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Why Honduras?

What:
IMAF supported otolaryngology (ENT) medical/surgical and pulmonary/respiratory, OB/GYN and other medical missions provide necessary medical and surgical care within these specialties to the indigent population in the state of Olancho, Honduras. Such care is simply unavailable to most, and for those fortunate few who can afford it, they must often wait to receive treatment and travel 3 or more hours to the capital of Honduras (Tegucigalpa). Practically, this prevents most of the indigent population from having an opportunity to obtain the necessary care. The ENT surgeries include Thyroidectomy, Salivary gland surgery, Otologic surgery (tympanoplasty and mastoidectomy and myringotomy withtube insertion), neck mass excision (including congenital masses), Tonsillectomy and Adenoidectomy, as well as Nasal and Sinus procedures.  Audiologists and pathologists also participate from time to time. As funding allows and as more facilities are made available to us we will organize other specialty and mixed specialty missions.

Where:
Catacamus and Juticalpa, Olancha, Honduras

When:
Presently there are four brigades that go to Juticalpa every year, three in the spring (ENT, Pulmonary/Allergy and OB/GYN) and one in the fall (ENT). The next three brigades will to to Honduras in February and March.  The ENT brigades typically see 350-400 patients in a small clinic and perform upwards of 70 surgeries.  We have recently added a cleft lip/palette specialist who can perform three or four such surgeries during one mission trip.  The pulmonary brigade typically sees and treats roughly 700 patients.

Who:
The ENT brigades are organized by the medical faculty of St. Louis University but also include members of the faculty at Washington University as well as community physicians. We also take anesthesiologists, nurses, audiologists and advanced nurse practitioners.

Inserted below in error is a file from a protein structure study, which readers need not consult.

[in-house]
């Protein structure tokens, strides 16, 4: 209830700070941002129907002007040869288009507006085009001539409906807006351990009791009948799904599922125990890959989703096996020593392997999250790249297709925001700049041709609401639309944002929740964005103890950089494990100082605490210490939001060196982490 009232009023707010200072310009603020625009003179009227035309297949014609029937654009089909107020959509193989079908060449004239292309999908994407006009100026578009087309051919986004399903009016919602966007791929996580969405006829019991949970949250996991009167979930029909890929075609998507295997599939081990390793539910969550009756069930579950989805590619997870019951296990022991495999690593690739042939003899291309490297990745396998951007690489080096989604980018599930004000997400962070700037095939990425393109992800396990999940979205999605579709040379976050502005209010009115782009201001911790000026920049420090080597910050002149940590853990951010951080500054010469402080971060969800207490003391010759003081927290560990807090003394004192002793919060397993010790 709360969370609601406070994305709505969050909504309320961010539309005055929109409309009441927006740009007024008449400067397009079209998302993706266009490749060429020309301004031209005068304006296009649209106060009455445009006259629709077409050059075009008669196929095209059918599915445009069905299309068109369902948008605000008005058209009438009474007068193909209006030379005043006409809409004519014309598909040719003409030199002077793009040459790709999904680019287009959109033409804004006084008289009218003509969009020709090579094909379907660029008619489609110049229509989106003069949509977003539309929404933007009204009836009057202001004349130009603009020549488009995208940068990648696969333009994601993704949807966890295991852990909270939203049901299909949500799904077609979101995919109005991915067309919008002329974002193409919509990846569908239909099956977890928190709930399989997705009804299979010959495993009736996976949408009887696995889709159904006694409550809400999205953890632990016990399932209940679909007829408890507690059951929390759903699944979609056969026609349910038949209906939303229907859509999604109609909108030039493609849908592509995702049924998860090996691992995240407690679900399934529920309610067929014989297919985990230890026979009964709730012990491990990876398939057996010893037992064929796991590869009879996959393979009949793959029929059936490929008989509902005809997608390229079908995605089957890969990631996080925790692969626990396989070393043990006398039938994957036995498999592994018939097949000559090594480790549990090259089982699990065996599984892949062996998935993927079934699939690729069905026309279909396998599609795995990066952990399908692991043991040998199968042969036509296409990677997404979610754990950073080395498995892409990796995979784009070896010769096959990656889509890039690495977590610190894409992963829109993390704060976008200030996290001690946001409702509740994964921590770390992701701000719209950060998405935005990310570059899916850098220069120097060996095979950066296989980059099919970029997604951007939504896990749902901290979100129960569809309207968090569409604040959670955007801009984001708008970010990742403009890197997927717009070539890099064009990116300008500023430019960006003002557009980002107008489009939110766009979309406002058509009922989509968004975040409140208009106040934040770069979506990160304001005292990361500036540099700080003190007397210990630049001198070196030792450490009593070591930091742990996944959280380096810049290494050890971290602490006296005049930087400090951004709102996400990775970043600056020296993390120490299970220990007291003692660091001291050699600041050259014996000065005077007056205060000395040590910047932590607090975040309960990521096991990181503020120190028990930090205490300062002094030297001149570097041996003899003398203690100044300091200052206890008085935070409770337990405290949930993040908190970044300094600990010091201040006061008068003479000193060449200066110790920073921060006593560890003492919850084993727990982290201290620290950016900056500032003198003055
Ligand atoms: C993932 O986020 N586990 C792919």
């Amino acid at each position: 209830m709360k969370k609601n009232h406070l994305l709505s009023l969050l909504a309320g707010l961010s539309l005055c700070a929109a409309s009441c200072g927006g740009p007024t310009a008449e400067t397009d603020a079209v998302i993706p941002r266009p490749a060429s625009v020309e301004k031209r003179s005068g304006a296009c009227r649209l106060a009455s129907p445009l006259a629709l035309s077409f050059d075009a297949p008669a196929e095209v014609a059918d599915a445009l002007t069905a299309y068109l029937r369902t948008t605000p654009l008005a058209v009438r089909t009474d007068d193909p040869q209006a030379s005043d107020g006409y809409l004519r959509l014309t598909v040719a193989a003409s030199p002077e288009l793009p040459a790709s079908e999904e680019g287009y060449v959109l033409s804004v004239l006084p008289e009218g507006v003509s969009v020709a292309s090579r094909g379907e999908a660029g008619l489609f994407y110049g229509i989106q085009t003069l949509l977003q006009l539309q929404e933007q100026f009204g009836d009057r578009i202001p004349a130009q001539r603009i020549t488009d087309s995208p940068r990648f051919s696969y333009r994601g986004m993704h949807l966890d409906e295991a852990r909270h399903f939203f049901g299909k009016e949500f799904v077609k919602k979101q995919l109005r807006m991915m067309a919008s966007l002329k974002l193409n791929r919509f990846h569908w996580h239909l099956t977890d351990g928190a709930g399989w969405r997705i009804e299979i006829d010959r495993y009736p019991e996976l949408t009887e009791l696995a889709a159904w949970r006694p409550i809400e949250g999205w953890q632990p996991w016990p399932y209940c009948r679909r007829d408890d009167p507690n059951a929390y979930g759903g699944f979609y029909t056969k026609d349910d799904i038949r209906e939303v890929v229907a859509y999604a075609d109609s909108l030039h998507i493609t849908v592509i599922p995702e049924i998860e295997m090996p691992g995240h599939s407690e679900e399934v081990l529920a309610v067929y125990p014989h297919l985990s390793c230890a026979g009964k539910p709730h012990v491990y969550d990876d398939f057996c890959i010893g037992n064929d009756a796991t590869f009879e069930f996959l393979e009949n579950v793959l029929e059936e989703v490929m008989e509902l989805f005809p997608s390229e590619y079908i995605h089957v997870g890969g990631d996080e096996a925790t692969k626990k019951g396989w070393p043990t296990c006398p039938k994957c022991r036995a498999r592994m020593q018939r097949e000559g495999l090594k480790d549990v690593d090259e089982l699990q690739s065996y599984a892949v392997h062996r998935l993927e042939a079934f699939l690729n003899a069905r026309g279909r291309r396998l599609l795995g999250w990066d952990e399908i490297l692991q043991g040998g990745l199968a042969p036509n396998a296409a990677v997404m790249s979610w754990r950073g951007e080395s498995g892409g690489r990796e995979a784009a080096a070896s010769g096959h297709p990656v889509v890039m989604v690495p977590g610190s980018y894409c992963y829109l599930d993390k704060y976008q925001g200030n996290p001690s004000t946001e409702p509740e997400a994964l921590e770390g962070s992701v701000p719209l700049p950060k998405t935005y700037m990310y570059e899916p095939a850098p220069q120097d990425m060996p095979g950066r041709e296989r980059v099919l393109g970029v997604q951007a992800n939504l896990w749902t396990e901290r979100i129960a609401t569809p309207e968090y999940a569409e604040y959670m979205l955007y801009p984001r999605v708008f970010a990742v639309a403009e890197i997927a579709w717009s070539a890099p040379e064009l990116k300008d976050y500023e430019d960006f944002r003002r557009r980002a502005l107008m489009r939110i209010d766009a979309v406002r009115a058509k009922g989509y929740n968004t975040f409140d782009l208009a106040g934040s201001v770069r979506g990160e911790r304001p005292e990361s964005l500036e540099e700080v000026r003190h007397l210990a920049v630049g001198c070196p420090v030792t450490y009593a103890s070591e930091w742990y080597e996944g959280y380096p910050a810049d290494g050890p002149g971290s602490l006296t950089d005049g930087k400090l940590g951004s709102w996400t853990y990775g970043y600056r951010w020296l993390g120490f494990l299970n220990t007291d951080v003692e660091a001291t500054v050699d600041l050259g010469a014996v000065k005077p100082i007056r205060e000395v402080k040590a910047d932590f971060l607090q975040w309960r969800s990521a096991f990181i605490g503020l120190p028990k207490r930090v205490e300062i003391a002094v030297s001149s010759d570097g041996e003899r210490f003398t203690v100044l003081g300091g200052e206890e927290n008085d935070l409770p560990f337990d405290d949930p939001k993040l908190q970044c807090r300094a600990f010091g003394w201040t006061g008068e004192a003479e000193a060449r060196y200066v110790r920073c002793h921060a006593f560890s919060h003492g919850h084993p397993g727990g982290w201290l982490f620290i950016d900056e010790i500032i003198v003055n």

The pulmonary/allergy brigade is organized by the medical faculty of Washington University and includes community physicians, respiratory therapists, nurses, and advanced nurse practitioners. In recent years, other medical specialists have joined this brigade to broaden the range of care to include cardiology, neurology, OB/GYN and urology.

Each team is complete to allow us to triage, evaluate, and treat medically or surgically as many people as possible. All physicians pay their own way and take vacation time to go, but we attempt to help financially the nurses and audiologists as they are taking vacation time as well and they are necessary to complete the teams.

Why:
Most members of the medical profession have a strong desire to help those who have little or no access to medical and surgical care. We continue to do so daily in this country despite the transformation of medical care with our new managed care system. We now have significant increases in the area of malpractice and an increased demand to see many more patients every day. These factors make it more difficult to continue to provide care to the indigent population here at home, but that care is available every day.

Fueled by our desire to help the indigent and recognizing the critical global health needs, many have traveled to foreign soils to teach physicians and provide care to the indigent of the world. While we provide care to many people we also get a lot in return in the sincere gratitude of our patients.

Another goal is to better equip the physicians and clinics in the areas that we serve. This means acquiring by donation or purchasing medical supplies and equipment to take to the physicians who work every day with poorly equipped facilities.

We are very fortunate to live in the United States being blessed with many things. As good stewards, we must share our time and talents with those less fortunate. This provides a way for those who do not have the desire, time or talents to give by providing financial help to send these medical teams.

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